Once I got every ounce of juice out of the berries, I poured the elderberry syrup back into the large pot to boil again for a short time. As you can see, I am by no means an expert pourer. Sadly, I spilled a couple of ounces during the transfer. Sad day.
No use crying over spilled milk- but ederberry syrup? That’s a different story *sob*
So, after I dried my tears and cleaned up the mess, I then re-boiled the syrup.
Look at that beautiful purple syrup!! Mmmmm
6.) Prepare Jars
While the syrup was heating up again, I prepared my canning jars. The jars need to be sterilized so that all bacteria is dead. For long term storage, this is a vital step. Its actually important even if you plan to use your syrup within the week. Just better all around. You dont want a bunch of nasty bugs getting into that liquid gold. I also sanitized the lids by pouring boiling water over them.
Once the jars are clean and the syrup has boiled for a few minutes, I let it cool for a bit and then poured it into the jars and put the lids on.
If you dont wish to can/preserve your syrup, you can stop reading here. The following steps detail how to can the jars for long term storage. If you plan to use the syrup within a month or so, you can keep it in the fridge and take it daily or as needed. Skip to the bottom for some suggestions on use and dosage.
We choose to preserve our syrup. #1 We cant see ourselves using 2.5 gallons of elderberry syrup within 3 month’s time (3 months is about as long as you can keep elderberry syrup on the shelf/in the fridge). #2. We want to be able to give it away to friends without a “use by date” printed on the label. We dont have a pressure canner. In fact, all I have is a huge stock pot and some jars. Guess what? It works! Simple, affordable, and fun!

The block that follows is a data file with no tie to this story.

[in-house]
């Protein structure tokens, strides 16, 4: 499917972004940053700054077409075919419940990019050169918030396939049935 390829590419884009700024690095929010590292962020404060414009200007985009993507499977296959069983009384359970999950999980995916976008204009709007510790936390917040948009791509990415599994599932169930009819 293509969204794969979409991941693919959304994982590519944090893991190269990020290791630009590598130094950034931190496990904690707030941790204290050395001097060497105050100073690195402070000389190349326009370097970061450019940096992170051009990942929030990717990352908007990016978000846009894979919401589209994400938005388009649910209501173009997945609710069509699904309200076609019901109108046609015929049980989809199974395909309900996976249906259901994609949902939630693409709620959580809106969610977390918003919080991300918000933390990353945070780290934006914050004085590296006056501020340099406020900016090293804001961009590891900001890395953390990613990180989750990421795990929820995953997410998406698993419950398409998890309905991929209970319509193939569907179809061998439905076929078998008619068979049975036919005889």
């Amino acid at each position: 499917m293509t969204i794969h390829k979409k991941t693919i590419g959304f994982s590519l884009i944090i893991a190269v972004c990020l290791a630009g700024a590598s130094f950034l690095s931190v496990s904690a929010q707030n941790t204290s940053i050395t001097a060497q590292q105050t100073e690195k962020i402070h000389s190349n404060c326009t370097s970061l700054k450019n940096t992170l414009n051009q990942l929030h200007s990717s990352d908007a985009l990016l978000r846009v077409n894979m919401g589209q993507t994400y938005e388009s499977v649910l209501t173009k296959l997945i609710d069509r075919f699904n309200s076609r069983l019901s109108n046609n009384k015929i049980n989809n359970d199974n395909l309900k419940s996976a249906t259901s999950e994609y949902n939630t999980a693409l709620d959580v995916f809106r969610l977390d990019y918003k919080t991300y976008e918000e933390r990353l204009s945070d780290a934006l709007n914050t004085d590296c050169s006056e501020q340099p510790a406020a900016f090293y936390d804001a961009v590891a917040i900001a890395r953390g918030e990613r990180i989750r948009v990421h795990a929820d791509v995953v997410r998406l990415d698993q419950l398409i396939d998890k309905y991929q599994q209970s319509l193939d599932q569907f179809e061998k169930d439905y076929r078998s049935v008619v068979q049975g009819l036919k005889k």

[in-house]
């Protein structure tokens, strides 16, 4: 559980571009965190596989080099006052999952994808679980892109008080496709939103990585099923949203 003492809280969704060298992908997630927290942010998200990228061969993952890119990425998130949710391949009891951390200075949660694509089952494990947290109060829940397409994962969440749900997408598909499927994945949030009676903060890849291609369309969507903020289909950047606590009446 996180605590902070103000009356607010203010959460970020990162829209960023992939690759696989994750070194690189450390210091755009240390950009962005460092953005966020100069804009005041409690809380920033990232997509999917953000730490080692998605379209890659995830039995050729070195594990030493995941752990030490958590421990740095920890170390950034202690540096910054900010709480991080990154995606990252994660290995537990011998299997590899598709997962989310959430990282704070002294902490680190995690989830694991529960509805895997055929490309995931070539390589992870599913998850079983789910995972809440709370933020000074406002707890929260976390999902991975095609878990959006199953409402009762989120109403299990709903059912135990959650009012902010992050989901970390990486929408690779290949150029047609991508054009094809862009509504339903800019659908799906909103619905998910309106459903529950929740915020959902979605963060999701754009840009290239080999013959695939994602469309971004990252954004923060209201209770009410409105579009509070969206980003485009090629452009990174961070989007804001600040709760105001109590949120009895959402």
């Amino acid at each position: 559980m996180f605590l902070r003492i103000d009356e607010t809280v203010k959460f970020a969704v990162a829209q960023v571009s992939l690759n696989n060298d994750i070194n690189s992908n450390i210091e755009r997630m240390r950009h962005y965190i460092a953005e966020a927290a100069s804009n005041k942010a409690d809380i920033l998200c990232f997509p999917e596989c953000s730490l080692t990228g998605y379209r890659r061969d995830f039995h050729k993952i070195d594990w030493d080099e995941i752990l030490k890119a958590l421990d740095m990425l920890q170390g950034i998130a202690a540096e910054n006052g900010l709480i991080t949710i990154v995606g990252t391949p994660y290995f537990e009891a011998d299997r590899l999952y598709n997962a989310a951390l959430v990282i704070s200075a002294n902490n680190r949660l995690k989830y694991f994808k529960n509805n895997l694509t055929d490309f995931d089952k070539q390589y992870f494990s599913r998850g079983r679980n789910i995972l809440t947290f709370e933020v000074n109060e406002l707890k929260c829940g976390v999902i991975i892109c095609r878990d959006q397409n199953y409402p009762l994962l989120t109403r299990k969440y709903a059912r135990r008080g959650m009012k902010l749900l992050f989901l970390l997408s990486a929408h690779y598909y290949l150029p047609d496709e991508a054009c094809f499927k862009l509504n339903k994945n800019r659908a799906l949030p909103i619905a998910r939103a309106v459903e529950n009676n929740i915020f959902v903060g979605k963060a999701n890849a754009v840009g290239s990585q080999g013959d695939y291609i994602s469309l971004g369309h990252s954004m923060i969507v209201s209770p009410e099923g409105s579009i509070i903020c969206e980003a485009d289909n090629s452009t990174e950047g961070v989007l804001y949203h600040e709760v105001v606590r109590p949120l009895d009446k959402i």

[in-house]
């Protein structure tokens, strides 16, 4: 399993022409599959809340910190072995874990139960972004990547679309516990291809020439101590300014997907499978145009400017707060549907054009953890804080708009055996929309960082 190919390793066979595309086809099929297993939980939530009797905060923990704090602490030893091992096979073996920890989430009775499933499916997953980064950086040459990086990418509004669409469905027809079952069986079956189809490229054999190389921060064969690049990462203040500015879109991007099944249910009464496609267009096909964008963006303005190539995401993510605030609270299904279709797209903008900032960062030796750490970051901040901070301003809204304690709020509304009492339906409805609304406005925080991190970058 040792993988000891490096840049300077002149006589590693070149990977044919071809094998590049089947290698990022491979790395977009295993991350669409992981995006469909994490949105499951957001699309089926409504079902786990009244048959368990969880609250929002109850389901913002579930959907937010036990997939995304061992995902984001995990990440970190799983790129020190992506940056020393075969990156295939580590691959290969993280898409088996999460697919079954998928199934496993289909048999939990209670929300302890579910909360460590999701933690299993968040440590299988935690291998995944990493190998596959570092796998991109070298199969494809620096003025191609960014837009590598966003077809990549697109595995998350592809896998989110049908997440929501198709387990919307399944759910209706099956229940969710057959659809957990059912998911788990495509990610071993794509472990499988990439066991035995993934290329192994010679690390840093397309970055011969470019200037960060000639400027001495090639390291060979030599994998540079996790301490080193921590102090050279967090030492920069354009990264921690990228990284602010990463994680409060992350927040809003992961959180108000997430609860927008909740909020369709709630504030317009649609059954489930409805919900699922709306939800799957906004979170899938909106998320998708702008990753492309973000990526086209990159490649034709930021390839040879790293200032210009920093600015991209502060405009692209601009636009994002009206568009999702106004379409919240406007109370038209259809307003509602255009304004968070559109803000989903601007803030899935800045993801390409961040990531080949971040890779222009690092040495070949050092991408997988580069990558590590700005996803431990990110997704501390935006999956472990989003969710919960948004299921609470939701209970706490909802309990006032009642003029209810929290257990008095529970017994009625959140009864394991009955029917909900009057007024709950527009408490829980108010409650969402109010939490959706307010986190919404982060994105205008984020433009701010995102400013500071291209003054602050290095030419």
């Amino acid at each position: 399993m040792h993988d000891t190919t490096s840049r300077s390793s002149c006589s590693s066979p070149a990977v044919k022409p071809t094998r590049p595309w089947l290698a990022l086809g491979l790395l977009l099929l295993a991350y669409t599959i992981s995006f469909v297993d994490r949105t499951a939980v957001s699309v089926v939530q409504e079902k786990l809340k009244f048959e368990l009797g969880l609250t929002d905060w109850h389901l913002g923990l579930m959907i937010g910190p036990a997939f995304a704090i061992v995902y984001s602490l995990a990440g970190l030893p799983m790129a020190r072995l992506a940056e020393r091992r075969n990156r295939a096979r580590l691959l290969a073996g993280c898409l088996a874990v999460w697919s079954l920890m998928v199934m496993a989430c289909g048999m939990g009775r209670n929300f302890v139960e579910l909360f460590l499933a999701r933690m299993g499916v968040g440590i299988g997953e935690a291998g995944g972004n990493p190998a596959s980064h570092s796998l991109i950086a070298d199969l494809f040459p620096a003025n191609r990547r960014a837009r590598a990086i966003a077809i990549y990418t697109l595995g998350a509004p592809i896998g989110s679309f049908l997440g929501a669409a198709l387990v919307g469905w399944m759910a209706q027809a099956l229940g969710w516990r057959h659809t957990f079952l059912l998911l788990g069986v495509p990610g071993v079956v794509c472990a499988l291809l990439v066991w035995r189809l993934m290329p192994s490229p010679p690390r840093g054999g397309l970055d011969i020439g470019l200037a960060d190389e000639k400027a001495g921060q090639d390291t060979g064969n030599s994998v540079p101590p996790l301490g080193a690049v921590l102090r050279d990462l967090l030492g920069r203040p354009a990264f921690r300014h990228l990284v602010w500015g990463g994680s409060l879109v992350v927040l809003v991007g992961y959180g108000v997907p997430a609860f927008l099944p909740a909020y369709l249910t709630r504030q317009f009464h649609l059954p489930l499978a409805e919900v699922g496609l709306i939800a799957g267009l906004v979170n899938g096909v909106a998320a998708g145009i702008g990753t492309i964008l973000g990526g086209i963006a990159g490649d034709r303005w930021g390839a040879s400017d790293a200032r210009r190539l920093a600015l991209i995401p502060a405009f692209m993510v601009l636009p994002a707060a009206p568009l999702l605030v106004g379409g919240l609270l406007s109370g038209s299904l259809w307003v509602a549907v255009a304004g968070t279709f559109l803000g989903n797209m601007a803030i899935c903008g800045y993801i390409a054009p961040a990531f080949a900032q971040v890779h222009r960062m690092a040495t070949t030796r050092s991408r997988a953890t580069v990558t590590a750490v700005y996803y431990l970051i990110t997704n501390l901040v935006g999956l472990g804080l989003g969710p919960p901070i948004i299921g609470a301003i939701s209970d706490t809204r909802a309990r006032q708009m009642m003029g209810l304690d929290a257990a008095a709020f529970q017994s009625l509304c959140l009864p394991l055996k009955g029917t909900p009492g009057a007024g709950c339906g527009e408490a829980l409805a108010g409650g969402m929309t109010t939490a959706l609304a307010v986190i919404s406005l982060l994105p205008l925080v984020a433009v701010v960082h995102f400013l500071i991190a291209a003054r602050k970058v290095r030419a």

Here is how to use a water bath canning method for your syrup:
- Fill a stock pot halfway with water
- Once the water is heated add the filled jars
- The jars need to be separated with a wire rack like this. Or with random objects you find in your kitchen. Like we did.
- Add more water until the water level is about an inch above the top of the jars
- Bring the water to a boil
- Allow the jars to boil for 20-35 (the amount of time depends on the size of the jars and your current altitude.) Here is a chart that details the various boiling times.
- Remove the jars from the water. Most people like to use these handy dandy jar grabbers if they dont have a rack, but since I dont have either, we just tipped some water out and grabbed the jars with a pot holder. Only a few minor burns were sustained Kidding. We are fine.
- Let the jars cool and check the seals before storing
- Store in a cool dry place and use as needed.Here is the fruit (literally) of our labor! *sigh* Looks good, eh?
Tada!!! 21 jars of canned elderberry syrup! Ain’t she a beaut?
If you dont have elderberries, or dont feel like buying any and making your own syrup- you can also buy elderberry syrup online. It’s pricey, but boy does it work!! Kicks those germs right out. Not to mention the other benefits that I mentioned in my tincture post.
Here are some great ways to use your elderberry syrup:
*For adults: Take 1 tablespoon per day, or 3 per day if you feel a cold/flu coming on.
*For kiddos: Take 2 teaspoons per day, or 2 tablespoons if you feel a cold/flu coming on.
*In homemade yogurt as a sweetener and an extra immune boost
*In carbonated water- the girls love it! Just add a couple of tablespoons to a glass of seltzer water. It makes a wonderful and healthy “soda” as a treat for the kiddos
*Pour over pancakes, baked oatmeal, or in tea instead of honey
* Drizzle over ice cream
*Use as a sweetener in baked goods
What would YOU do with elderberry syrup??